Berlin — Surprises, challenges, and pleasant encounters

Did you have to move/relocate during the current pandemic? If yes, I hope your experience was as colorful as mine.

It’s funny now that I look back at the past year or so. It’s not been that bad. Yes, it’s been frustrating staying cooped up indoors, limiting human contact, and being germophobes. However, I feel that I’ve had it a lot better than most of the world. My lockdown period was minuscule, social interactions largely intact, sports and activities still continued after minor speedbumps. I visited four countries and relocated once.

It was all largely thanks to the small population of the Baltic states and the huge disbelief around COVID in these regions. I wouldn’t be surprised if most of the conspiracy theories surrounding the COVID pandemic originated in and around this part of the world I called home until recently. But then I had to pick up my things and move to Berlin. I’m still a bit undecided about this city and country, but here are of some of the things that caught my attention.

Same old same (c)old

I had this ver sunny vision of Berlin in my head and I was genuinely looking forward to it, after a 7 month long freezing winter in Estonia. But it surprised me how cold Berlin was. Maybe a few degrees warmer than Tallinn, but still quite nippy. Somehow I envisioned green trees, spring aromas in the air and bright sunshine all day long. Perhaps I was mistaken, or my geography just plain sucks. But I’m not losing hope. Spring is definitely in the air. After the little taste of warmth and sunshine that I got earlier this week, I’m certainly looking forward to more of those in the coming weeks and months.

I also imagined a lot more daylight. That’s again something I’ve fooled myself into believing, I guess. Berlin is only a few degrees in latitude lower than Tallinn, not far enough to show any major difference in daylight hours. But it sure is that little bit brighter and I can live with that.

Back to the big city

Tallinn is a national capital with about half a million people. It’s a very small city and yet, it had everything, and in good proximity. No place in the city was too far away. You can cover the medieval old town, the Pirita promenade, the bustling city center, most of the landmarks on foot. Traffic jams were short and rare. Cab rides to any place would cost you not more than a few Euros.

Berlin is quite the opposite. A large metropolis, with a population many times more than that of tiny Tallinn. A city steeped in history, with many landmarks that have interesting stories to tell, a multicultural cauldron with almost every race and ethnicity represented. Traffic jams could be a real thing (although they’re nonexistent in these pandemic times), there’s trash on the streets and sidewalks, and it takes some time to get from point A to point B.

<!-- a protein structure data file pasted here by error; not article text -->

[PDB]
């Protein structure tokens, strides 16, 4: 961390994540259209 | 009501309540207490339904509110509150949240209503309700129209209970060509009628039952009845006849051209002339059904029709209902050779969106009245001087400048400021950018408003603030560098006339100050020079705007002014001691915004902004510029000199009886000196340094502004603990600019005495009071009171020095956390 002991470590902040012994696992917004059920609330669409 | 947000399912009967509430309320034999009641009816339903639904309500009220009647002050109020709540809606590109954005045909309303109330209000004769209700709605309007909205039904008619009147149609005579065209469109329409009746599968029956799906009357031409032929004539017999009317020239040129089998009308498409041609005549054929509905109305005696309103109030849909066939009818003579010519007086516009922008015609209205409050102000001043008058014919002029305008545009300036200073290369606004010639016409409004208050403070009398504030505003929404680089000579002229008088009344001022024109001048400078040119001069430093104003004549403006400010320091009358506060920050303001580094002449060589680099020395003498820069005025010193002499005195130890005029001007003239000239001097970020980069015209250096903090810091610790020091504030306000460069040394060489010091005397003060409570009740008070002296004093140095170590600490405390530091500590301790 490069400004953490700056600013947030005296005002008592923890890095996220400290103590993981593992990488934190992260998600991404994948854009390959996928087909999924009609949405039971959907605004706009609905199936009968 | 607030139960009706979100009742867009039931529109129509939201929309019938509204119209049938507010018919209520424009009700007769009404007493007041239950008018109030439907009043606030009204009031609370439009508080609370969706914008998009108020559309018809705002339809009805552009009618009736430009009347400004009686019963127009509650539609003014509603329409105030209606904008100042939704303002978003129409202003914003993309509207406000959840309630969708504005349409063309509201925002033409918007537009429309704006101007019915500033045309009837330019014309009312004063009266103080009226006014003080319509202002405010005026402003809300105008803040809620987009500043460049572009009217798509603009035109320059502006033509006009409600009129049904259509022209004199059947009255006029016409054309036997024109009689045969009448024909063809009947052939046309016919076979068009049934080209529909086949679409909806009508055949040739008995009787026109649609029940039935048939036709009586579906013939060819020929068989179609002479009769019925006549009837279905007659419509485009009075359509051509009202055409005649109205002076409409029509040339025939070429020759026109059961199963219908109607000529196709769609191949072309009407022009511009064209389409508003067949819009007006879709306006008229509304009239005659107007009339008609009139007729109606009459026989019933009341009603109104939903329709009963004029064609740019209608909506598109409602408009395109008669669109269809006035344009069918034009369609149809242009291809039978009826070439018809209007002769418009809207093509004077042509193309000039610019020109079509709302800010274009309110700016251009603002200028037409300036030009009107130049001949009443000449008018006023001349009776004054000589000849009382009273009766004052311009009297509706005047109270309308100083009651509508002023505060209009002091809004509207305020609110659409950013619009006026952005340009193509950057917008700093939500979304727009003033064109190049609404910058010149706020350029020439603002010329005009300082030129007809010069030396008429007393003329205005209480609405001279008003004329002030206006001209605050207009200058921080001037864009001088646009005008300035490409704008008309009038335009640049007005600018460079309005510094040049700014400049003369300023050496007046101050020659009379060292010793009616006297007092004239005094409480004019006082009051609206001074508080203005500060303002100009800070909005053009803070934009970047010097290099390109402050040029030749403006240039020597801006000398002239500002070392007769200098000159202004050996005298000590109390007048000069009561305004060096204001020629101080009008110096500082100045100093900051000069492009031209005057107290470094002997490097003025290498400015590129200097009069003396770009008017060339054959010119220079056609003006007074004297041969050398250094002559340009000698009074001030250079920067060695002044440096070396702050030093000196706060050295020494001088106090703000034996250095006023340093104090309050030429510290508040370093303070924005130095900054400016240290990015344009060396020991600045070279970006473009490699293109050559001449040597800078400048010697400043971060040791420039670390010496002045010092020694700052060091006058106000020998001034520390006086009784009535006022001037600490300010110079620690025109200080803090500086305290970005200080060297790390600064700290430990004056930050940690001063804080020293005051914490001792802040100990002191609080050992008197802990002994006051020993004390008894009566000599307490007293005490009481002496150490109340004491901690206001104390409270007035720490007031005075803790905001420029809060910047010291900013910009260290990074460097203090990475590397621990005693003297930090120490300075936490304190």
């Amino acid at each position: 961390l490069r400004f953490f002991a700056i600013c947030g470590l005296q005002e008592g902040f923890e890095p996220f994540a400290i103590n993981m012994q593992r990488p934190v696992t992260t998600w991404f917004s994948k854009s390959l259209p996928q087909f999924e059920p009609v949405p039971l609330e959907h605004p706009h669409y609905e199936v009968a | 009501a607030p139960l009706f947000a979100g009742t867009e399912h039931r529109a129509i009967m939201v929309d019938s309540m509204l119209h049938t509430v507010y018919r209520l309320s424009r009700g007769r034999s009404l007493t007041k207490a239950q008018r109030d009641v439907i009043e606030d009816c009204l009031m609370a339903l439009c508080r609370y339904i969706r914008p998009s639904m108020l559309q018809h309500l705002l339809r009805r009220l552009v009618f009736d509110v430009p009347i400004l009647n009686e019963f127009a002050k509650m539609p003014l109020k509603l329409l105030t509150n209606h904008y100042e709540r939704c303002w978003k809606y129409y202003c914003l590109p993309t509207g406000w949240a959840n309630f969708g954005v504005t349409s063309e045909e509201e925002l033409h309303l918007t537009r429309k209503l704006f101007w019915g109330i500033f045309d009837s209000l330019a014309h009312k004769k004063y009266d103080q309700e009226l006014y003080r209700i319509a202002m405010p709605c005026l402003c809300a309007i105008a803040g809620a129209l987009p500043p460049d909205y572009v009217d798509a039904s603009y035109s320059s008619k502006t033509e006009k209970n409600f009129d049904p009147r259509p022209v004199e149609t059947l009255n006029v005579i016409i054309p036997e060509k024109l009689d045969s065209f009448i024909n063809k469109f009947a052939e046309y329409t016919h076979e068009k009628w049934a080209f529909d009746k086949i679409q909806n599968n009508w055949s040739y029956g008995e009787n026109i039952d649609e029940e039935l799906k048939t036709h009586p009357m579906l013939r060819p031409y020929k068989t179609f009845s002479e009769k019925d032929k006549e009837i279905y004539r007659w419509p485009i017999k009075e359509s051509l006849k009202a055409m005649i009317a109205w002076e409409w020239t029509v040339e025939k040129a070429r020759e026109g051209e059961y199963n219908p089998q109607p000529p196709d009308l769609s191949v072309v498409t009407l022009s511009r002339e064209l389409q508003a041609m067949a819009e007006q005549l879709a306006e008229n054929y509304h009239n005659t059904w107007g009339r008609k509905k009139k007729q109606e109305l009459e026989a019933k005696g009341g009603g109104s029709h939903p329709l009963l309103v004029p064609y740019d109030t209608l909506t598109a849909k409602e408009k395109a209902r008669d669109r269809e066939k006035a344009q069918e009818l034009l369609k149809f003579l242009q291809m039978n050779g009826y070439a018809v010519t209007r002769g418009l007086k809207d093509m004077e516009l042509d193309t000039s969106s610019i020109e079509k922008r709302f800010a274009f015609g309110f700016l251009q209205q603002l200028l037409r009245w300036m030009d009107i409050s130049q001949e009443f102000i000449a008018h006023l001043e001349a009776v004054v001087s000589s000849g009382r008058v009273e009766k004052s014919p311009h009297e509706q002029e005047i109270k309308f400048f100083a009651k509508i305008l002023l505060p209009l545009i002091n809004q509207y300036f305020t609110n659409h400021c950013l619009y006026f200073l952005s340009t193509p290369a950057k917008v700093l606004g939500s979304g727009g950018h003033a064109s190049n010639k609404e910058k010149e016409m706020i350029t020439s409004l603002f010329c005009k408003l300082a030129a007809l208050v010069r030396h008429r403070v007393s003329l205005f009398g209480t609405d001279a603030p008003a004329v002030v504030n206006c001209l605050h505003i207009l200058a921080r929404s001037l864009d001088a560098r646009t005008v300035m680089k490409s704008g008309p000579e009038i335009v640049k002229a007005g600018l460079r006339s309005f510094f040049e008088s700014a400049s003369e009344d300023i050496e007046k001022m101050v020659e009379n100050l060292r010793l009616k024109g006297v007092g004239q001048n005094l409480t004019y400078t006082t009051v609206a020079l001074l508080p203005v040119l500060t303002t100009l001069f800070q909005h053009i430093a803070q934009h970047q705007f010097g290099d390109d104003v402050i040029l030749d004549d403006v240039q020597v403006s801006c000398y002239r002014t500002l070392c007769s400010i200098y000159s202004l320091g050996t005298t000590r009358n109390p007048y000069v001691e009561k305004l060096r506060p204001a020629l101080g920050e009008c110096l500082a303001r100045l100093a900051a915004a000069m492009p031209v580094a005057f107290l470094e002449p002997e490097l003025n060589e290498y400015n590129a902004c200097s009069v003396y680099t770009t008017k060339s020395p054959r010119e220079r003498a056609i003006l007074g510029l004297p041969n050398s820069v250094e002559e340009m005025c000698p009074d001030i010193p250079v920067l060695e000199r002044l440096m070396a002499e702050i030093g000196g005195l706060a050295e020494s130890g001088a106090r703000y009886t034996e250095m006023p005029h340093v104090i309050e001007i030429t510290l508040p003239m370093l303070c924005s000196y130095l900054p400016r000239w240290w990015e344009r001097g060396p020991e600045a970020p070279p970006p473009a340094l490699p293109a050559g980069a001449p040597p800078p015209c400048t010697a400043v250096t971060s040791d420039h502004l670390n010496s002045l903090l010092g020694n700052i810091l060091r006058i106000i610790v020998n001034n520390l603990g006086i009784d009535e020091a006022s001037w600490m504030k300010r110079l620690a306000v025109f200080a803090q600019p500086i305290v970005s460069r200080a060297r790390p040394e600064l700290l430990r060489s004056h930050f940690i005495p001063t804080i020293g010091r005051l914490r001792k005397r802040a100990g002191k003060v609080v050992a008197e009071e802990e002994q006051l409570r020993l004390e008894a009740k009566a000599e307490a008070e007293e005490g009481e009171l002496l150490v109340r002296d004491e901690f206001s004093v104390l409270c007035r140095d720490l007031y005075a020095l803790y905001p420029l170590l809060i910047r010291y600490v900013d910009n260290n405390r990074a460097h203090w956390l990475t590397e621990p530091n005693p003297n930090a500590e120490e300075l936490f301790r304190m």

However, the public transport network in Berlin is one of the best I’ve seen anywhere in the world. There’s connectivity to almost every corner of the city and it’s suburbs through an intrinsic web of subway, train, tram, and bus routes. While Tallinn offers free public transport for residents, it will cost you about 65 EUR a month to get your local commute pass in Berlin. Worth the money though.

Many a grassy knoll

It is very easy to lose yourself in nature in Estonia. A 15 min drive in any direction from Tallinn (except North, of course) will take you into wilderness. Plenty of forested land, lakes and hiking trails to explore. I did not expect Berlin to be this way obviously, being a bigger city and all.

But it came as a pleasant surprise how many parks this city has and how close it is to forest and lakes and just nature. This is something that the two cities definitely have in common. It’s one thing about the West that’s always impressed me. Despite their growth, modernization and industrialization, they’ve somehow managed to keep their green canopy more or less intact.

All the paper in the world

Living in a small, digitally advanced country definitely had me spoilt. The drastic change of how things are done here in Berlin and the pace, was a shocker. I mean, I did my taxes last year in Estonia in under a minute. Here, it took me two weeks to get my address registered. I signed all contracts and government documents digitally, using my residency card in Estonia. My German employer mailed me hard copies of my employment contract, to be manually signed and mailed back.

My bank mailed me FOUR letters (!!) within the first week of opening my account to get everything set up. I actually think that things are far more digitized even back home in India. Either digitized, or handled in person. None of this back and forth over post nonsense. Deutche Post must be really profitable, just saying. The magnitude of how paper-based this country is, hit me like a sledge hammer to my temple. Something I hope to get used to soon.

Overall it’s been a good ride. Both cities have their merits. While I can’t declate my undying love for Berlin yes, I have a feeling that we are going to have a long, fruitful relationship. The differences and challenges have added color to my life, taught me things, given me new perspectives and kept life interesting.

Note: All pictures used in this post are my own and you may not reuse them elsewhere without my permission. I’m a decent guy, just ask!

Grammar police. Design thinker. Curious mind. Lazy blogger.

Get the Medium app

A button that says 'Download on the App Store', and if clicked it will lead you to the iOS App store
A button that says 'Get it on, Google Play', and if clicked it will lead you to the Google Play store